This is like blaming fleeing German Jews for Hitler in 1939. https://t.co/haInkvPYgq
— Thomas Oatley (@thoatley) November 16, 2015
— Foreign Policy (@ForeignPolicy) November 16, 2015
From the article, the rollcall of the shameful:
… The growing momentum behind new legislation, still being drafted, sets up a future clash between the White House and Congress as the Obama administration seeks to offer residency to 10,000 Syrian refugees who currently live outside the conflict zone. Currently, 60 million people worldwide have been forced from their homes or are otherwise considered refugees — higher than at any other time in recorded history. An estimated six million to eight million displaced people are still in Syria, and more than four million Syrian refugees are in Jordan, Turkey, and Lebanon.
The draft legislation, a copy of which was obtained by FP, is backed by Reps. Brian Babin, Lou Barletta, Diane Black, Mo Brooks, Jeff Duncan, John Duncan, Blake Farenthold, Louie Gohmert, Frank Guinta, Gregg Harper, Walter Jones, Steve King, Mike Pompeo, Mark Meadows, and Bill Posey. It would prevent funding for the resettlement of refugees from the Middle East and North Africa until authorities adopt “processes to ensure that refugee and related programs are not able to be co-opted by would-be terrorists.” Once those processes are in place, details of the security checks must be given to Congress in both classified and public forums, and the administration must establish a “longer-term monitoring process” to track refugees in the U.S…
Additionally, House Homeland Security Chairman Michael McCaul plans to raise the issue of blocking Syrian refugee resettlement at a Tuesday meeting with fellow Republicans, according to two congressional sources.
In a Monday letter to President Barack Obama, McCaul called on the White House to immediately “suspend” the admission of all additional Syrian refugees…
A senior Obama administration official, speaking to FP on condition of anonymity, said security concerns about incoming refugees were unfounded — in large part because they undergo “the highest level” of scrutiny by intelligence and security government agencies.
“All refugees, including Syrians, are admitted only after successful completion of this stringent security screening regime,” the official said….
Yet according to the NYTimes number-crunchers, the odds are that these pants-wetters won’t even get what they’re looking for — namely, more votes for the Coalition of the Fearful:
… How long-lasting an effect will the Paris attacks have on the United States presidential race? Absent further attacks, the suggestion that Paris will prove to be a “game changer” is unlikely to be correct. Though unexpected events like Mitt Romney’s “47 percent” taped remarks or the Ebola outbreak often seem tremendously important at the time, their effects on the polls and the content of debate are often less durable than we expect. Even the killing of Osama bin Laden had little discernible effect on President Obama’s approval ratings. One initial piece of evidence in favor of this hypothesis: Prices in betting markets tracked by David Rothschild of Microsoft Research over the weekend showed virtually no change in the expected winners of the Democratic and Republican presidential nominations or the general election…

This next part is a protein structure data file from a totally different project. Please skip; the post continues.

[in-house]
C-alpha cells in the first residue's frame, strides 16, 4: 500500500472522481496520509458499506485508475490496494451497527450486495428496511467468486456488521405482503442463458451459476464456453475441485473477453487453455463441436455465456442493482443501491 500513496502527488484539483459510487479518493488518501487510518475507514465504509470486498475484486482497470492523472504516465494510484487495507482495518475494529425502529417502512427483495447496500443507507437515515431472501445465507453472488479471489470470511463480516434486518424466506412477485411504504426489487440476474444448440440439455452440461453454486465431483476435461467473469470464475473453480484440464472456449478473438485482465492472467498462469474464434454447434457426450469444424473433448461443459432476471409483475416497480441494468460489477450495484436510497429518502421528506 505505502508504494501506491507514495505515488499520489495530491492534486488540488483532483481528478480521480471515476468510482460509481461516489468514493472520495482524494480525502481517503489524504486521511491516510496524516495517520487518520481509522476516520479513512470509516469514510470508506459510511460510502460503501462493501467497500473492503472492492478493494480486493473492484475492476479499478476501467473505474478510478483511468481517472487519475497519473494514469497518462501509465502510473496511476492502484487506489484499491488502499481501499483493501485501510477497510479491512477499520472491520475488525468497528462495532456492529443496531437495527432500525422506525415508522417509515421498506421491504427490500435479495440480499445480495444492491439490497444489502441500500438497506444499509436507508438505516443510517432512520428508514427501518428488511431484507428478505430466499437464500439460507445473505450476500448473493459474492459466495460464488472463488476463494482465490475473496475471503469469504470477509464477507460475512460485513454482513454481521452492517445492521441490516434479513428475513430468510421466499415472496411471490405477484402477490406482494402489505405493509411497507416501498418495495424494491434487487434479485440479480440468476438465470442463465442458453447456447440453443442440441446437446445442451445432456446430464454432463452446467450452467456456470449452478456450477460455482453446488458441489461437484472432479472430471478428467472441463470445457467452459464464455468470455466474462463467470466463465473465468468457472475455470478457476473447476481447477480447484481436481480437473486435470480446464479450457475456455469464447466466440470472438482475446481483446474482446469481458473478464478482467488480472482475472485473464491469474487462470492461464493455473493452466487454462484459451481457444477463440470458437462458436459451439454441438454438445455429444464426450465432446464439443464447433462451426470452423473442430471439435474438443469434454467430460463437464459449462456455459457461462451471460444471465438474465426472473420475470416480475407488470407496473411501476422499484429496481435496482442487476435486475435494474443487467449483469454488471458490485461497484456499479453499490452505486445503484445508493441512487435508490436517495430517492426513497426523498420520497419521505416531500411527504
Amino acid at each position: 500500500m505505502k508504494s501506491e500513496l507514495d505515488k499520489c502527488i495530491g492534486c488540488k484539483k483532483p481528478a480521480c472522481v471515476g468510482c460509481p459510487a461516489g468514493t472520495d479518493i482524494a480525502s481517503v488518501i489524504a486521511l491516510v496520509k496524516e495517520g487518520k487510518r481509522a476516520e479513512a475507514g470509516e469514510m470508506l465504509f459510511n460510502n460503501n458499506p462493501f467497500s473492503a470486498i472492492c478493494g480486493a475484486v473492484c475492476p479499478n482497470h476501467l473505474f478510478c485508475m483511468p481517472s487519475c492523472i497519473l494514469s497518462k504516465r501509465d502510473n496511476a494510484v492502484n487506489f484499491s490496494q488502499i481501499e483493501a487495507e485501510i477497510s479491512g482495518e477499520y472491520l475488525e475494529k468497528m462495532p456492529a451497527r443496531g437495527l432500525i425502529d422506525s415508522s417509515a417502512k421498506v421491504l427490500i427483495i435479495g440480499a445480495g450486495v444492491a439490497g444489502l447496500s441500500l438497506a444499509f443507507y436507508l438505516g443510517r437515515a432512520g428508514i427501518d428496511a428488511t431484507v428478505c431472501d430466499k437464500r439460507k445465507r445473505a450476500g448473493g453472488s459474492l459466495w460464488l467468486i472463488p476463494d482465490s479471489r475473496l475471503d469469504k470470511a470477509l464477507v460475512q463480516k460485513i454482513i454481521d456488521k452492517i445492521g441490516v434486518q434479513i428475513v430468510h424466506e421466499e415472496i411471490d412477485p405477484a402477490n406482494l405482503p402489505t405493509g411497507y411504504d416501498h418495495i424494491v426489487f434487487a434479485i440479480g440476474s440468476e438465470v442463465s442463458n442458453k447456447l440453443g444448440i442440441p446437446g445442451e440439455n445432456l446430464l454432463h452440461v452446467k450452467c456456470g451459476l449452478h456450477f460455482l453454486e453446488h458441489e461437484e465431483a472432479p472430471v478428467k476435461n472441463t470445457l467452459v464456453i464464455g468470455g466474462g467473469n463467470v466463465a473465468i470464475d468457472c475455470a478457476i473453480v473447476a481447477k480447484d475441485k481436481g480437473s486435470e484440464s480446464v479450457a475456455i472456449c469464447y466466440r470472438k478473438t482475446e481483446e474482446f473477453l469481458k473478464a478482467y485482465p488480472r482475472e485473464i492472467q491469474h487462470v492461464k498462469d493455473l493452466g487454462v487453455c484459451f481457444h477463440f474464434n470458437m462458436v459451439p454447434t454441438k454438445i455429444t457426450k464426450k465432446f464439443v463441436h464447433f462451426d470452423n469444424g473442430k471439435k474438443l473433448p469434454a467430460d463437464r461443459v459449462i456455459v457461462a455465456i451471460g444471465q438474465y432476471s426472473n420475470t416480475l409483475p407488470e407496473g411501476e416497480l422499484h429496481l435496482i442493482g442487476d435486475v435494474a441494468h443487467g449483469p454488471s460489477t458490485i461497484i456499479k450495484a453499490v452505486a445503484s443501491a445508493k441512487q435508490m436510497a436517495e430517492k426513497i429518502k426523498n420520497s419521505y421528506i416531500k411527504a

With that said, the attacks may prompt a sustained focus on foreign policy among Republicans, who are still searching for an issue to run on against Democrats in 2016. With the economy growing relatively steadily, the prospects for a classic referendum campaign against the party in power are uncertain. That’s why so many G.O.P. candidates seized on the events in Paris, which allow them to emphasize an issue in which their party has tended to have an advantage in recent decades. A September Gallup poll found that Republicans enjoyed a 52 percent to 36 percent edge over Democrats on which party would do a better job of protecting the country from international terrorism and military threats.
If the economic expansion continues, don’t be surprised if you hear Republicans frequently invoking the Paris attacks as a reminder of Mrs. Clinton’s failure to help head off the ISIS threat when she was secretary of state. Politically, it’s easiest for opposition parties to run against a weak economy, but fear may be second best.
Once again: Repubs only win if the average American loses.